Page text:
Washington, March 29 (IANS/EFE) President Barack Obama said Thursday that "powerful voices" are seeking to prevent the US Congress from voting to exert greater control over firearms in this country.
During an event in the White House East Room just 100 days after the massacre in Newtown, Connecticut, the president emphasized that, for the victims of firearm violence, "the grief doesn't ever go away", and the proposals he presented in January are not radical and do not seek to eliminate the constitutional right to bear arms.
In insisting that Congress vote on "common-sense proposals to reduce the epidemic of gun violence", Obama emphasized that the country must not forget the 20 children and six adults slain at Sandy Hook Elementary School in Newtown.
"Shame on us if we've forgotten," said the president, flanked by Vice President Joe Biden, the mothers of victims of violence and law enforcement officers.
The Dec 14 bloodbath in Newtown was the catalyst for both Obama and civic groups to launch a campaign to get Congress to vote on several measures with the aim of increasing control over guns, especially military-style assault weapons.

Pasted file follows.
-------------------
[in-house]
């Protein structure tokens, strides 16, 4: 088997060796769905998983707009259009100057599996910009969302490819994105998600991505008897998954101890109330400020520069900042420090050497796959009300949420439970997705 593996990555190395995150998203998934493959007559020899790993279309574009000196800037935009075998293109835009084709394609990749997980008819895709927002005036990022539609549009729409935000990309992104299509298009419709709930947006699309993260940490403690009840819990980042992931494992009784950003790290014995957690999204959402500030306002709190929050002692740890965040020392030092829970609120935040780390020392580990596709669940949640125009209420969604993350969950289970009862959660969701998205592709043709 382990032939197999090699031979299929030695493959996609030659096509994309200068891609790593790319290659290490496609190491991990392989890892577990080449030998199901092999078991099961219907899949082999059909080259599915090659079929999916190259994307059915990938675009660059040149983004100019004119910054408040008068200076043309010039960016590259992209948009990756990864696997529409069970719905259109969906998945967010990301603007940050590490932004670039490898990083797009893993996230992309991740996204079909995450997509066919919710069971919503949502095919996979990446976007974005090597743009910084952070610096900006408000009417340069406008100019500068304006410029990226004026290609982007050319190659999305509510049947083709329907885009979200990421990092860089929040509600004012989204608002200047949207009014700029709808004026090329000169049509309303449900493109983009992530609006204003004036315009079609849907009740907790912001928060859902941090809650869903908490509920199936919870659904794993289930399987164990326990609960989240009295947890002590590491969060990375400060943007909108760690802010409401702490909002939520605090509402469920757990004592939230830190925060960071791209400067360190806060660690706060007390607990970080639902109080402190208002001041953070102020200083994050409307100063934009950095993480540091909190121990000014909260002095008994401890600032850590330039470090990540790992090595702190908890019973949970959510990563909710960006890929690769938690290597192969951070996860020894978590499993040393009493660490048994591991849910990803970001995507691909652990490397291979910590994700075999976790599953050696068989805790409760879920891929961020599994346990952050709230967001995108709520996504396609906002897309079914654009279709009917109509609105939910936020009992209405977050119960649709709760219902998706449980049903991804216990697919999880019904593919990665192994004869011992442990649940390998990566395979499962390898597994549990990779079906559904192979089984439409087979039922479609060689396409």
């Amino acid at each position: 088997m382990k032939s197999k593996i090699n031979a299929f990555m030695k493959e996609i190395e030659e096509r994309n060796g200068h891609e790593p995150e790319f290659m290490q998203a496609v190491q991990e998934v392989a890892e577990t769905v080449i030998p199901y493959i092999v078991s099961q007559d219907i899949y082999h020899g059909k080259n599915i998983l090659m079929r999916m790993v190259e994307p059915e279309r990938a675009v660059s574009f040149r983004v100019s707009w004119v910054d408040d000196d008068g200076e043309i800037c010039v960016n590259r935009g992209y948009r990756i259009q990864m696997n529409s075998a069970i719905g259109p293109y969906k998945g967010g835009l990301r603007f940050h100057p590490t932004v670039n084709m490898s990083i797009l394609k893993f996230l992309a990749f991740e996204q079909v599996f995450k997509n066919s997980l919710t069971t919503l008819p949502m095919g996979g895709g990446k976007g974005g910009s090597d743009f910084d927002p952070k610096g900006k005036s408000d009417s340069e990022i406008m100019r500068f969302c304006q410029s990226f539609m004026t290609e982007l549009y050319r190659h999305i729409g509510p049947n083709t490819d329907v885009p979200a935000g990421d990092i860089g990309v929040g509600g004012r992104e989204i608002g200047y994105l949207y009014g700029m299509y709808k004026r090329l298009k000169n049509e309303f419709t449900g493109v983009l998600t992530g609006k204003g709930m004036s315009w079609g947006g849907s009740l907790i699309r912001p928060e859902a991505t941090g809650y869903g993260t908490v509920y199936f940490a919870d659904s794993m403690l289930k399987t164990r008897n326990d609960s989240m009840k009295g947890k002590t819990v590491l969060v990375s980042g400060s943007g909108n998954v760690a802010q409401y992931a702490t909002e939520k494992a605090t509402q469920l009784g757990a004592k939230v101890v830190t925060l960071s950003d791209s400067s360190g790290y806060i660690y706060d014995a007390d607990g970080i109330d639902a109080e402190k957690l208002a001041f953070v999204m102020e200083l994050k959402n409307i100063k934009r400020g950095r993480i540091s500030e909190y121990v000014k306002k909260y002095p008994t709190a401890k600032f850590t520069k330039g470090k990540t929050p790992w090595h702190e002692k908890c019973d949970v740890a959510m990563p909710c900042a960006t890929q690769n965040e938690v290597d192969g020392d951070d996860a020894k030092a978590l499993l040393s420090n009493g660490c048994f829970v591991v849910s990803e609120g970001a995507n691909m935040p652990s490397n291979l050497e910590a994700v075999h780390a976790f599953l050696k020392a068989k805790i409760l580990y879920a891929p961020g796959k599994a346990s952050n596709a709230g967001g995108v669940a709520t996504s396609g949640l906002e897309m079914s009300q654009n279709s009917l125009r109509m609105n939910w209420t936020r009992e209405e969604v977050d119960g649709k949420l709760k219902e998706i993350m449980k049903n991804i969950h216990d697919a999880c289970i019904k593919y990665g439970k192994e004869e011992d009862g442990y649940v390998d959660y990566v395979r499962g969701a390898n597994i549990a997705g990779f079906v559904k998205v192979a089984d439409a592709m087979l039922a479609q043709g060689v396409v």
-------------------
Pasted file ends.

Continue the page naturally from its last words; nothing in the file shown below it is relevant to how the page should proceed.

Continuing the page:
Although Obama supports the reestablishment of a federal law banning assault rifles such as the AR-15 used at Newtown, the bill the Senate is considering does not include that provision.
The proposal to renew the assault-weapons ban that expired in 2004 does not have the 60 votes needed to overcome a filibuster.
The bill the Senate will consider next month is predicted to include a system of background checks for all weapons purchasers and sanctions for intermediary buyers in illicit arms trafficking as well as improving access to mental health services, among other elements.